Tompkins Square Park: Hip to Be Square


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[Tompkins Square Park ]isn’t what it used to be. Sure, on an evening stroll you still run a fair risk of having your neck licked by a guy tripping on acid. But since the Tompkins Square Park riots—20 years ago today—gentrification has left its mark.


In an attempt to capture the energy of a time when the East Village was a playground for junkies and gangs, squatters and the homeless, photographer [Q. Sakamaki] recently released a book of photos spanning 20 years in the park—bounded by avenues A and B between 7th and 10th streets—aptly titled Tompkins Square Park.


“I’ve wanted to make this book for a while now,” said Sakamaki. “It was a big moment in New York for the struggle against gentrification. In the last five years, photographic technology made the book possible. Then the 20th anniversary [of the riots] came, so three years ago I decided to do it now.”


Sakamaki—who has covered war zones overseas in Afghanistan and Iraq—was interested in documenting not only the activists and supporters of gentrification, but the homeless themselves. “My core interest has always been in human beings and ongoing emotions,” he said.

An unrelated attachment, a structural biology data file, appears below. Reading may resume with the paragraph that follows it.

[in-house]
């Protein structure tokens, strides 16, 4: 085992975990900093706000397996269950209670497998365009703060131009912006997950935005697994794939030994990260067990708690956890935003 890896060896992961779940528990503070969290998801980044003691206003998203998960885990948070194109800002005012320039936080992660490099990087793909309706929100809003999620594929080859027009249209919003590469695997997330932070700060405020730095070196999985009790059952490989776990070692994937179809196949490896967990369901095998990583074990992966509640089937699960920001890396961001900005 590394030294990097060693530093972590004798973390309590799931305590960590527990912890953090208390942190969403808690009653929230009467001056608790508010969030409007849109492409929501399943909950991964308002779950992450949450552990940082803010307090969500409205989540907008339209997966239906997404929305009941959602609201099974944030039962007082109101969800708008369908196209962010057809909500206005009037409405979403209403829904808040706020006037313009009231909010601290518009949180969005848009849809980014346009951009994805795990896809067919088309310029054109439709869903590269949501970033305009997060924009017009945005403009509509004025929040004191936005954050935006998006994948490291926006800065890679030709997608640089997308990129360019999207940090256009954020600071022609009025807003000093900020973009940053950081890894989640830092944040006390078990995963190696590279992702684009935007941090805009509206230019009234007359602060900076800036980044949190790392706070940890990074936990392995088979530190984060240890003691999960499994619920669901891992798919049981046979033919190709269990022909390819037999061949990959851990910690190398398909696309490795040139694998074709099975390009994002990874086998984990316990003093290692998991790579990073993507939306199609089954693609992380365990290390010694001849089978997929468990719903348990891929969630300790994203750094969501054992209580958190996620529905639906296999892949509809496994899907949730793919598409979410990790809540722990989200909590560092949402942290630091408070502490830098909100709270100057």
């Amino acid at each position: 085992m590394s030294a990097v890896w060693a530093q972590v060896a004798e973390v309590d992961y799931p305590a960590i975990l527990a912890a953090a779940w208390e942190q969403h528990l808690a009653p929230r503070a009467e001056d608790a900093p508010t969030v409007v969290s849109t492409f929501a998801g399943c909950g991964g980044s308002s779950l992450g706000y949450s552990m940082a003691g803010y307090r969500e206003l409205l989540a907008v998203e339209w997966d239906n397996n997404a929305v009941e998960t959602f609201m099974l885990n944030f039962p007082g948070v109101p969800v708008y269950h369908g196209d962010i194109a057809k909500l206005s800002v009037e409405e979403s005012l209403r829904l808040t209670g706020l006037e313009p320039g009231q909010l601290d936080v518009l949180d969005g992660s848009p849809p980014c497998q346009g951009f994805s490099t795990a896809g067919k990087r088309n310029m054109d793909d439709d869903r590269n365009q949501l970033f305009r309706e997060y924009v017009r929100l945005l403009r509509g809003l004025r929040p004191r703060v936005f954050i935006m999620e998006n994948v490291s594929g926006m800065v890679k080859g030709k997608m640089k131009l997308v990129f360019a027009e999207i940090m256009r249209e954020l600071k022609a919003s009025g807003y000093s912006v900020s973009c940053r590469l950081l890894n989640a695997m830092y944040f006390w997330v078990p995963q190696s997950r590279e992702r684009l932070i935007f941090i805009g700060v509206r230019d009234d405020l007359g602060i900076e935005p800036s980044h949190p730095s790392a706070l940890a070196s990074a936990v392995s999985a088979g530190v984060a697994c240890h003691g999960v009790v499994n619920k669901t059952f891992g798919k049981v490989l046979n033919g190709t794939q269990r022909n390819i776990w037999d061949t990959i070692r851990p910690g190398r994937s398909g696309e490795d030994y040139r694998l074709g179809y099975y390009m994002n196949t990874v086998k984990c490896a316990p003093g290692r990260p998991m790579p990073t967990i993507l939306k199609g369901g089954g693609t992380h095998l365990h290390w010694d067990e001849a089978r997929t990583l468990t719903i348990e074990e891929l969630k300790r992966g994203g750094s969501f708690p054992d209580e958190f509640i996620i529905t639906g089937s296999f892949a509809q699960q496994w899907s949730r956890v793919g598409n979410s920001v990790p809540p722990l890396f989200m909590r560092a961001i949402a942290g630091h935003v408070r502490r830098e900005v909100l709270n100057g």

[Tompkins Square Park] is homage to the struggle against gentrification that residents faced, but, to be sure, is not a means of romanticizing the poverty that followed. Rather, it is an acknowledgement of the initial loss of what Sakamaki called “a sense of freedom.”


“I don’t completely denounce gentrification,” he said. “Even I think it is part of natural human development. But if gentrification is too drastic and too quick, if it does not protect the needy, I strongly oppose it.”


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